Office commercial real estate properties’ vacancies have increased significantly amid the COVID-19 pandemic, but the industrial market is experiencing the opposite, CNBC reports. Increased online shopping and customer demand for businesses to deliver products as fast as retailer giant Amazon has boosted the needed for warehouse space.
Industrial buildings’ vacancy rates are near record lows and new warehouses cannot be built quickly enough to keep up with clothing makers, furniture sellers and home appliance manufacturers’ needs, according to CNBC. Meanwhile, real estate firm CBRE’s first quarter report on the industrial and logistics market noted that approximately 100 million square feet of space was absorbed during that time frame—the third highest amount ever. CBRE also reported that a record 376 million square feet is under construction.
Rents increased by 7.1% from the first quarter of 2020, to an all-time high of $8.44 per square foot, according to CBRE. The company said in its follow up report last month that prices in coastal markets near population centers and inland port hubs were going up by double-digit percentages. Meanwhile, average base rents for industrial properties increased 33% in northern New Jersey during May from a year before. California’s Inland Empire and Philadelphia saw increases of 24% and 20%, respectively.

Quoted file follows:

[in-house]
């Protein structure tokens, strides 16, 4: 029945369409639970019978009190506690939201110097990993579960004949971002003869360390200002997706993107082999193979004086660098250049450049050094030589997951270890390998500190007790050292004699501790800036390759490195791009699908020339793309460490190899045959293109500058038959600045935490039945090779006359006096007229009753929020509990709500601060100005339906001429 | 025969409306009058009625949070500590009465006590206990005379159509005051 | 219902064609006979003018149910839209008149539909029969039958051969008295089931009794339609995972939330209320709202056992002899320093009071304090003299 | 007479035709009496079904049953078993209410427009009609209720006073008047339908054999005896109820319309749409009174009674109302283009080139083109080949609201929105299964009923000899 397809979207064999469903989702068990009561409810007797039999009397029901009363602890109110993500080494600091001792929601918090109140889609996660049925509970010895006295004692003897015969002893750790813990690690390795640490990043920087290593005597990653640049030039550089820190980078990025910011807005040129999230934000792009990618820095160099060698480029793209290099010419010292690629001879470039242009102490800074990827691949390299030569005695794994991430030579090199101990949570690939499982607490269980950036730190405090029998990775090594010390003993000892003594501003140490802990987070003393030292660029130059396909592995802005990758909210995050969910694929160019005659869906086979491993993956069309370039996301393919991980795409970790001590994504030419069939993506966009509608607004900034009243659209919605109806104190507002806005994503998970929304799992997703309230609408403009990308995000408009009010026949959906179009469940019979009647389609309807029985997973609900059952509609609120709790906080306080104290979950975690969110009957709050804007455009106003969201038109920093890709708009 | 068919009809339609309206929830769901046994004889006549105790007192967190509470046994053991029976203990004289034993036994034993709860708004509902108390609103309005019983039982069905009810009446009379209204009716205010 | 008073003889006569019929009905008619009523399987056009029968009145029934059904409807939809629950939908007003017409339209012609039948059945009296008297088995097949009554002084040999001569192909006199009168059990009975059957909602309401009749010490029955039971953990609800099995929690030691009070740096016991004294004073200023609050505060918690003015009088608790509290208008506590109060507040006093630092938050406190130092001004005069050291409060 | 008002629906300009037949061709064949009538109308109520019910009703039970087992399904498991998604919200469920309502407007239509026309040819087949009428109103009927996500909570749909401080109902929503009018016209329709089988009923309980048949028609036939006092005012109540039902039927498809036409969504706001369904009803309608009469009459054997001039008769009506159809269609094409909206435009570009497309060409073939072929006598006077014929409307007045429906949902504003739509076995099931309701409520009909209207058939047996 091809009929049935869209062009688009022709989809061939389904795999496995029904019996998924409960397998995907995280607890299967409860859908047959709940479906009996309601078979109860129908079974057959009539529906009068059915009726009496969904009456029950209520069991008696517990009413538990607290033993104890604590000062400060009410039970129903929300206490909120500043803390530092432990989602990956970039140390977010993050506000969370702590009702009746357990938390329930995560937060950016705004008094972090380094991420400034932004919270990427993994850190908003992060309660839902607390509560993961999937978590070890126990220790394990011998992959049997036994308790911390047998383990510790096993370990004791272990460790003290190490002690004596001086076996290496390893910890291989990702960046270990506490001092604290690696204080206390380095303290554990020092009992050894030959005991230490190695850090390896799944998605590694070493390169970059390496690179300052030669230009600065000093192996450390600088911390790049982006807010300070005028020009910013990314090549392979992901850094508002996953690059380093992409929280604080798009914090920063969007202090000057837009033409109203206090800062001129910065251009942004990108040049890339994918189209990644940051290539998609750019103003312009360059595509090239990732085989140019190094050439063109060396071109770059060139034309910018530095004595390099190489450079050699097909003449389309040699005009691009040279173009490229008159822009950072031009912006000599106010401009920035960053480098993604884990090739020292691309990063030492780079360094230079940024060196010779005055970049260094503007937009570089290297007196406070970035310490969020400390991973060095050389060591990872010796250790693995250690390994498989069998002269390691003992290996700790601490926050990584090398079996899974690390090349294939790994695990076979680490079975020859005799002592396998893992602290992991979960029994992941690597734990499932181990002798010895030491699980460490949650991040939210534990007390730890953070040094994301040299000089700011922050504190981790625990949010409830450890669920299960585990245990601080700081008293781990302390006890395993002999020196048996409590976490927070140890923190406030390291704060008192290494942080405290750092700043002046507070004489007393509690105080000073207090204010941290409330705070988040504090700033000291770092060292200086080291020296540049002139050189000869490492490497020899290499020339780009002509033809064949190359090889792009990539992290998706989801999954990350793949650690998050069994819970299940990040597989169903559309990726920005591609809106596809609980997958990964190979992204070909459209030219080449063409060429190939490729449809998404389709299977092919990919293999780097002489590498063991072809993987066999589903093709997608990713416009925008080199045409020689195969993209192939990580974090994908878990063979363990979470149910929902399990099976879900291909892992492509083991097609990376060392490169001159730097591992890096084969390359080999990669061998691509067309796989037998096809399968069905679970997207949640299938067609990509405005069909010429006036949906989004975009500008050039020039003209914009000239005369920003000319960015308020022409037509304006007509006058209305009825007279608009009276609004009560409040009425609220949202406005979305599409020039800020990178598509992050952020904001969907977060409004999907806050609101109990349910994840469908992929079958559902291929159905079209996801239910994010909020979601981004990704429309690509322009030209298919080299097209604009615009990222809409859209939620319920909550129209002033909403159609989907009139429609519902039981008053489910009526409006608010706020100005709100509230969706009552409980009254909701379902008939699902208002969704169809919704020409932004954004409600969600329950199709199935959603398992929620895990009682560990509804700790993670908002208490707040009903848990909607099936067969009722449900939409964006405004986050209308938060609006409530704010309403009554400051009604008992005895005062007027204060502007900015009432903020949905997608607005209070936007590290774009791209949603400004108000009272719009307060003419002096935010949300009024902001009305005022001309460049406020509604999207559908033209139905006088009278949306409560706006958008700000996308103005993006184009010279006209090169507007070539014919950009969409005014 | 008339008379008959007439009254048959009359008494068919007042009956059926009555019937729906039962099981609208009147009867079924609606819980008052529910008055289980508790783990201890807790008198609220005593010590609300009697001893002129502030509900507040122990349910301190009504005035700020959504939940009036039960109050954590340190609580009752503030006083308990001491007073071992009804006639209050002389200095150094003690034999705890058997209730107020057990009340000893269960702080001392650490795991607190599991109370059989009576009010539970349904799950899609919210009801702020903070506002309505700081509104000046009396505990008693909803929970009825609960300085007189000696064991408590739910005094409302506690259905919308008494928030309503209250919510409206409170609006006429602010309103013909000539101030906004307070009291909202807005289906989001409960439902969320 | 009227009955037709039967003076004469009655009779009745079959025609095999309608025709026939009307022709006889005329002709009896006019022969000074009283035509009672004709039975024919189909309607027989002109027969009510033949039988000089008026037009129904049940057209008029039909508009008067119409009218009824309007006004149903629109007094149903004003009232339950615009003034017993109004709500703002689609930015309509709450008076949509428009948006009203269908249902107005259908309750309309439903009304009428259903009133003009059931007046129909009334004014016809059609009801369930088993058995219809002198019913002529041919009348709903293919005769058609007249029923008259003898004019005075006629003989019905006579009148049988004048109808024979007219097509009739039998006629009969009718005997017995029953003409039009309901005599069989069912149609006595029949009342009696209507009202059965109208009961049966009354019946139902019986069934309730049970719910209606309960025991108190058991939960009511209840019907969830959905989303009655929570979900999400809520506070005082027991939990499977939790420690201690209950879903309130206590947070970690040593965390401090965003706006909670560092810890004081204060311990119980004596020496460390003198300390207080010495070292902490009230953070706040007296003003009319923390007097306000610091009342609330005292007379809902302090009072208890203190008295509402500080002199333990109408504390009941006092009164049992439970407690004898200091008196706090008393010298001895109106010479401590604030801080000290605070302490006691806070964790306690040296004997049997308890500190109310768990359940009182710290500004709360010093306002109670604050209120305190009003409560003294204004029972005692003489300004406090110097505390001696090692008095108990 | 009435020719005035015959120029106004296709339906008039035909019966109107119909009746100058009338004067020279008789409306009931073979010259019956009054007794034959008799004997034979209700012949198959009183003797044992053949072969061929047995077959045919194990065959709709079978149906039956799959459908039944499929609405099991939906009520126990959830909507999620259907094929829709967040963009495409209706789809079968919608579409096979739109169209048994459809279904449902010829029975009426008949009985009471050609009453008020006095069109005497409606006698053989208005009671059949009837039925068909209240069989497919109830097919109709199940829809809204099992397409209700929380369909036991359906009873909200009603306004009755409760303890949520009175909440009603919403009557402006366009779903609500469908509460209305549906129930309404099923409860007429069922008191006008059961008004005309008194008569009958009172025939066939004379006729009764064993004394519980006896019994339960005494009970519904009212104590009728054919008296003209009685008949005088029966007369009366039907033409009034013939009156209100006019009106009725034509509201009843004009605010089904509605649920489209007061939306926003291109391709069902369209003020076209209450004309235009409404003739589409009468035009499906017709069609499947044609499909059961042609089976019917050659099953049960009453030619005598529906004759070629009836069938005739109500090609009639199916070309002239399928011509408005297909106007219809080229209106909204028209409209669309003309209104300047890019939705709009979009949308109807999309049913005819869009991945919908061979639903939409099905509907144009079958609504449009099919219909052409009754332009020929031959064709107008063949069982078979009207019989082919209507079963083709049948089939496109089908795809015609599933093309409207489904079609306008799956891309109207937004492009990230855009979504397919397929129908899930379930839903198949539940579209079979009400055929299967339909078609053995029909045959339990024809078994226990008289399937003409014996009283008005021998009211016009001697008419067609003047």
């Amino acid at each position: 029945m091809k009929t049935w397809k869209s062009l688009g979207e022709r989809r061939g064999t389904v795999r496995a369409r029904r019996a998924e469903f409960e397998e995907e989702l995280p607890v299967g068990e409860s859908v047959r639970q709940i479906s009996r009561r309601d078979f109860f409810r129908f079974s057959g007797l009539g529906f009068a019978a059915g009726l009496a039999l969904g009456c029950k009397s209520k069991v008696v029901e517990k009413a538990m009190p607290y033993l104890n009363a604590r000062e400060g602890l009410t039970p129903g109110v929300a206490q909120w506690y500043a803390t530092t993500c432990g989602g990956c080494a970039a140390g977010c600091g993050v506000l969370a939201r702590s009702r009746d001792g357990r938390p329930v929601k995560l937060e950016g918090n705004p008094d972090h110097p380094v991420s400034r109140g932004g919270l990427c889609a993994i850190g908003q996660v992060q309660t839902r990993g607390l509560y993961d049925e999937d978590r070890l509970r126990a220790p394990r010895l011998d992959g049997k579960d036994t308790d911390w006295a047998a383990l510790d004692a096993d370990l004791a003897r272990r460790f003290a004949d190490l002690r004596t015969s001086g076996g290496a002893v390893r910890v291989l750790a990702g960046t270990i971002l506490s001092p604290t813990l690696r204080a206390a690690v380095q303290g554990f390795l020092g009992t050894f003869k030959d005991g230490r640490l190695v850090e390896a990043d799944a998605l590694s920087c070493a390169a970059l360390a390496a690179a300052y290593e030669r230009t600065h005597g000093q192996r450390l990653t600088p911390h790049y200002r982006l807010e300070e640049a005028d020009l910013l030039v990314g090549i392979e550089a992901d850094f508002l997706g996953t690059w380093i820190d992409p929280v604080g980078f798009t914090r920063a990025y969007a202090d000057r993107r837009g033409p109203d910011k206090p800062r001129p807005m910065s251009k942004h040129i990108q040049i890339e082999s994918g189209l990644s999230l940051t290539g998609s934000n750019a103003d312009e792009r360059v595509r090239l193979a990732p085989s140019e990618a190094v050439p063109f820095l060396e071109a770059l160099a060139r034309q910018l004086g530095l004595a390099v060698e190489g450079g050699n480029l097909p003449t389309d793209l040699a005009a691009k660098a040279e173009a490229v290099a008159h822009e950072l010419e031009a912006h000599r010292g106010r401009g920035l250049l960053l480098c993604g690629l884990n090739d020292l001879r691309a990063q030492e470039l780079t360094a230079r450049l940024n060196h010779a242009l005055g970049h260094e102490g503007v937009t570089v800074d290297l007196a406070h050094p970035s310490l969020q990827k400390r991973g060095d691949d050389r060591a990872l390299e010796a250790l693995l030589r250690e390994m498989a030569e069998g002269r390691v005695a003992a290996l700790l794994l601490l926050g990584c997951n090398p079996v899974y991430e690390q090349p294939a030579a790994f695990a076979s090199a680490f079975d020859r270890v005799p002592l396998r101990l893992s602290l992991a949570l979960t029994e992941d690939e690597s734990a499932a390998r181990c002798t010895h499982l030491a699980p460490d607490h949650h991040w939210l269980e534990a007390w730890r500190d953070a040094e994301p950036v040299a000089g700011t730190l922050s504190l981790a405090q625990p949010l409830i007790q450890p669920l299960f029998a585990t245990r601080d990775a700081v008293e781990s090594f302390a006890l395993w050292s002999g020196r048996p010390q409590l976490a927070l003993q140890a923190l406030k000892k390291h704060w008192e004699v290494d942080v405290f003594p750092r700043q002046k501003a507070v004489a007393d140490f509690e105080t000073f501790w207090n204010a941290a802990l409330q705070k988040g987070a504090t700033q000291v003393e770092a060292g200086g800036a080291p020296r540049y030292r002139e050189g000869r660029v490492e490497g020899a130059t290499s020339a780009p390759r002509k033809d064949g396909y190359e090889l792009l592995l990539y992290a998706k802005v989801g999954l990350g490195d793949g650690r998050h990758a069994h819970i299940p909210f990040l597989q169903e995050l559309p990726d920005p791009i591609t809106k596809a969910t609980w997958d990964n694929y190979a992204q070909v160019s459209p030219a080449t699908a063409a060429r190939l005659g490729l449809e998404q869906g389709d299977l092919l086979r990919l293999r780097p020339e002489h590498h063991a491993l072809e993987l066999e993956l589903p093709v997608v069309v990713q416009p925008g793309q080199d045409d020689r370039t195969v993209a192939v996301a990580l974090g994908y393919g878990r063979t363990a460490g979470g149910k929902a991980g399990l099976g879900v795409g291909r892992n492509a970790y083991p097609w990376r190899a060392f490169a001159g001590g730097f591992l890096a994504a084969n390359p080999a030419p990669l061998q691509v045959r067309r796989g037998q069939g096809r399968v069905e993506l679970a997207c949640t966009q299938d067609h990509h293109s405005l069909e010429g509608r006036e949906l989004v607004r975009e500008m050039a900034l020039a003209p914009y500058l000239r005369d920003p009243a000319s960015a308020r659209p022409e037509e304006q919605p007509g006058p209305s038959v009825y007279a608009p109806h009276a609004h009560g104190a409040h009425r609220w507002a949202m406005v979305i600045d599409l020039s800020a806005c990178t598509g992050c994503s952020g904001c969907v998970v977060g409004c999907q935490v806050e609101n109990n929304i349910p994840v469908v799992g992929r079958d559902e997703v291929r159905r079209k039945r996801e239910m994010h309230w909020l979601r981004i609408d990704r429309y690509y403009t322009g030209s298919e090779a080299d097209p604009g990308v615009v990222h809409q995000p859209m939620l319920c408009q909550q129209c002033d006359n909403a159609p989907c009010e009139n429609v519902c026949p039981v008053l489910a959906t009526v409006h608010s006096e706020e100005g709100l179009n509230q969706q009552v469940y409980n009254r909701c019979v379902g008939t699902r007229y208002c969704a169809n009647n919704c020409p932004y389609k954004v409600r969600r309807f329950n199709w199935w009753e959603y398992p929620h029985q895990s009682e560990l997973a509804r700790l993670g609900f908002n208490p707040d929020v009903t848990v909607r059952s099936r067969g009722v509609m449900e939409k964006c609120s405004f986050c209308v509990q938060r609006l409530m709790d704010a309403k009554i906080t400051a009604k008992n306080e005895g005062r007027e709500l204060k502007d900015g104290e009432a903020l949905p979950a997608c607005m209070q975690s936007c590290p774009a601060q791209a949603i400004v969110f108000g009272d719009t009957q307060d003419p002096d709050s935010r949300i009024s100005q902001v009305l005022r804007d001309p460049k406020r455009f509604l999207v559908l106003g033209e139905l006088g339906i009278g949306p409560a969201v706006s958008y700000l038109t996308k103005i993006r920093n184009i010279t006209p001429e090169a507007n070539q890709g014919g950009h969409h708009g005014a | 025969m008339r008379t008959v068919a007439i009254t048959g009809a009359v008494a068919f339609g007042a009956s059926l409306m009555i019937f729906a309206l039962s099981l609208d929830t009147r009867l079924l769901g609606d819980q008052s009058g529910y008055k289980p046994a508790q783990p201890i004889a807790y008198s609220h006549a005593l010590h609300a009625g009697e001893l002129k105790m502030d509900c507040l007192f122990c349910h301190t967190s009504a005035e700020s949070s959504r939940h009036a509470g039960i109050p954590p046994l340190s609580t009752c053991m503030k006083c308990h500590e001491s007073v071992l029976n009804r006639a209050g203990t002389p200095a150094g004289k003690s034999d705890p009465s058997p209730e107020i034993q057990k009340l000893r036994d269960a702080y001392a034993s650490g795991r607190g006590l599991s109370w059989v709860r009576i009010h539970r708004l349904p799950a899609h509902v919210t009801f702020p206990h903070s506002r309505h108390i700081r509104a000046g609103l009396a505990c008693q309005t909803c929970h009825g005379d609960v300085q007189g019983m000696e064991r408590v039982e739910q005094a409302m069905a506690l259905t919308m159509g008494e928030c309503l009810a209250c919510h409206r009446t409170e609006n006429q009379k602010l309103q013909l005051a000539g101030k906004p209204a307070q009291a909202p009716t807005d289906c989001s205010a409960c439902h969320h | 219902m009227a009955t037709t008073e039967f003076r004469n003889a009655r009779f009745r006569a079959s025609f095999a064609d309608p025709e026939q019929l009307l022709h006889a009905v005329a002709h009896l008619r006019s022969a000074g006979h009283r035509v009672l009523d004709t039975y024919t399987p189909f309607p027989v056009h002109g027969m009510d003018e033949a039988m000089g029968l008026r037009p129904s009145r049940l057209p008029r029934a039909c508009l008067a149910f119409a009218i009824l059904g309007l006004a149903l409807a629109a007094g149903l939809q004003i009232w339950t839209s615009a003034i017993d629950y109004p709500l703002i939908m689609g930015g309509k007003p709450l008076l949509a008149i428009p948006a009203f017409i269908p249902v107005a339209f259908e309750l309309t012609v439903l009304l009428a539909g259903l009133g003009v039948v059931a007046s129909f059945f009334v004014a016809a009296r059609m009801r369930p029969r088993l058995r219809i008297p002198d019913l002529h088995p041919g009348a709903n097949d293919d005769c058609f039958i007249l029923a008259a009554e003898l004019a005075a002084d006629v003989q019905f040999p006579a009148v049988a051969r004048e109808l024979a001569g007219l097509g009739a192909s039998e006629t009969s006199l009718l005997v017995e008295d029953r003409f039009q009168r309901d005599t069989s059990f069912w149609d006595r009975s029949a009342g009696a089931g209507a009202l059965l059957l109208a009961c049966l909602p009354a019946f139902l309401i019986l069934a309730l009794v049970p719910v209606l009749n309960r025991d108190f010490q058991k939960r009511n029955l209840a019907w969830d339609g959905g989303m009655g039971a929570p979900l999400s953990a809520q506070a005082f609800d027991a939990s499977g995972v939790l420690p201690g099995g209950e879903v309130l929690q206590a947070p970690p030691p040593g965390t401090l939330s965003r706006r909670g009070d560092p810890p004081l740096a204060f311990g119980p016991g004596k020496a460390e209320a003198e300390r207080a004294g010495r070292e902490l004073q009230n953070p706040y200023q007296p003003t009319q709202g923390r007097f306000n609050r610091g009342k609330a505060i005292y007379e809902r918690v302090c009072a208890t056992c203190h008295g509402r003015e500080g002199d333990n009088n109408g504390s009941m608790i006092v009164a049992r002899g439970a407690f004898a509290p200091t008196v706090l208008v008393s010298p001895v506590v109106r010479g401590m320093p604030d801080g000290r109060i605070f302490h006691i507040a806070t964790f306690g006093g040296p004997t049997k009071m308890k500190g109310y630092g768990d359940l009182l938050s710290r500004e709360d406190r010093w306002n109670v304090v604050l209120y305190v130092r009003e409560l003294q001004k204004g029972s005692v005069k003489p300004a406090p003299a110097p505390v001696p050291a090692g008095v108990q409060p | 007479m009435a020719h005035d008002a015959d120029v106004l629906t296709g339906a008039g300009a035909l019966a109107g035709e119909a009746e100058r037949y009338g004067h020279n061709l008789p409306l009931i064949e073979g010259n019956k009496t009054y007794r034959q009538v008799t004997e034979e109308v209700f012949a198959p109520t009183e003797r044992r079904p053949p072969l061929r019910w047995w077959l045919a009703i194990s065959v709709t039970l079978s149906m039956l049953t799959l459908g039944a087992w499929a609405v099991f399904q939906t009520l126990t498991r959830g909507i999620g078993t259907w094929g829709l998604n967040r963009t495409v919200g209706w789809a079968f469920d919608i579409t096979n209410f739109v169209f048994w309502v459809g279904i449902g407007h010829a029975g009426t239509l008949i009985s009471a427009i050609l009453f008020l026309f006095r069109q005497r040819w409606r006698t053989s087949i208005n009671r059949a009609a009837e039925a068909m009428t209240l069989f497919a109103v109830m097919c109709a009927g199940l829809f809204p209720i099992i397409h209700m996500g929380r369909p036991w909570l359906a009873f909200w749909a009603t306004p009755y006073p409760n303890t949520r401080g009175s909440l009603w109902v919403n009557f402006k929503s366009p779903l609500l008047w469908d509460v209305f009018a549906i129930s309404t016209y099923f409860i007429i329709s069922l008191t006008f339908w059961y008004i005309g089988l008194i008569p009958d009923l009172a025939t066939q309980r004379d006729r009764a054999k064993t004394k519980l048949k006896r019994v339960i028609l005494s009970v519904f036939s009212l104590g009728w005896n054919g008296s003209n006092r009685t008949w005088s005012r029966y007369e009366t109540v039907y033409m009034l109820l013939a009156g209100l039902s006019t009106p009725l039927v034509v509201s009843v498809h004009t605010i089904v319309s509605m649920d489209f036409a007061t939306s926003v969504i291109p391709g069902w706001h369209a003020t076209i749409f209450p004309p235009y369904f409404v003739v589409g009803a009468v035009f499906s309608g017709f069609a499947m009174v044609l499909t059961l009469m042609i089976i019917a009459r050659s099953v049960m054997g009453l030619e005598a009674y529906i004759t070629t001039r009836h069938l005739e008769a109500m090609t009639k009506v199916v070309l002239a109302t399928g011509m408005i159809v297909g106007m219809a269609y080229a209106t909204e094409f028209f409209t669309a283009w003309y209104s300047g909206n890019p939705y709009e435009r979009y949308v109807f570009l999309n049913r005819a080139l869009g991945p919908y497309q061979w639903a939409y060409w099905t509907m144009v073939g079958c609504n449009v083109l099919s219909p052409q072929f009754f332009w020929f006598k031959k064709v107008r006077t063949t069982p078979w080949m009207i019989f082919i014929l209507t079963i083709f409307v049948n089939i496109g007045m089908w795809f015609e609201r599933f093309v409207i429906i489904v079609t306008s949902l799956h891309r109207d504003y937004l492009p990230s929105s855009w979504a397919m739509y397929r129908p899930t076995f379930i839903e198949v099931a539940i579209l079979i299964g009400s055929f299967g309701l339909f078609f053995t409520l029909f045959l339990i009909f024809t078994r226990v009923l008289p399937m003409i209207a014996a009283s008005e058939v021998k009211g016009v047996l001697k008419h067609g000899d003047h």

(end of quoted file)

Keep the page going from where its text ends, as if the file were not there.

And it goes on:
“The need to have facilities in these markets, coupled with record low vacancy rates, has often led to bidding wars among occupiers that are driving up rental rates,” CBRE said.
Spike in warehouse space demand was inevitable
The COVID-19 pandemic didn’t create a demand for warehouse and industrial space, it just accelerated it. Amazon was offering next-day delivery in early 2020 for its Prime members, forcing big box retailers like Best Buy and Walmart to add fulfillment space in an effort to keep up. Meanwhile grocery delivery services like Instacart and Postmates saw demand for their services spike because customers didn’t want to enter supermarkets and big box stores during the pandemic. Bloomberg reports that Instacart is planning a network of fulfillment centers while Target is solidifying its same-day fulfillment with “soration centers.”
ElmTree Funds, a private equity firm focused on CRE, is betting on industrial space demand remaining high. The firm has acquired approximately $2 billion worth of industrial space during the past seven months, more than it has in prior years, CEO James Koman told CNBC. Koman also estimated that the United States will need 135 to 150 million more square feet a year to support e-commerce growth.
Those figures are good news for a company like ShipBob, which provides fulfillment services to online retailers. The growing competition for warehouse space is generating higher costs for the company, however. While ShipBob provides a network of fulfillment centers for retailers, those spaces are on the smaller side compared to retail’s bigger players. ShipBob only has a handful of leases at its facilities; the company typically seeks warehouses that are family-owned with 75,000 to 100,000 square feet and some unused space. ShipBob then equips the centers with its tech and pays based on order volume and the amount of space it uses.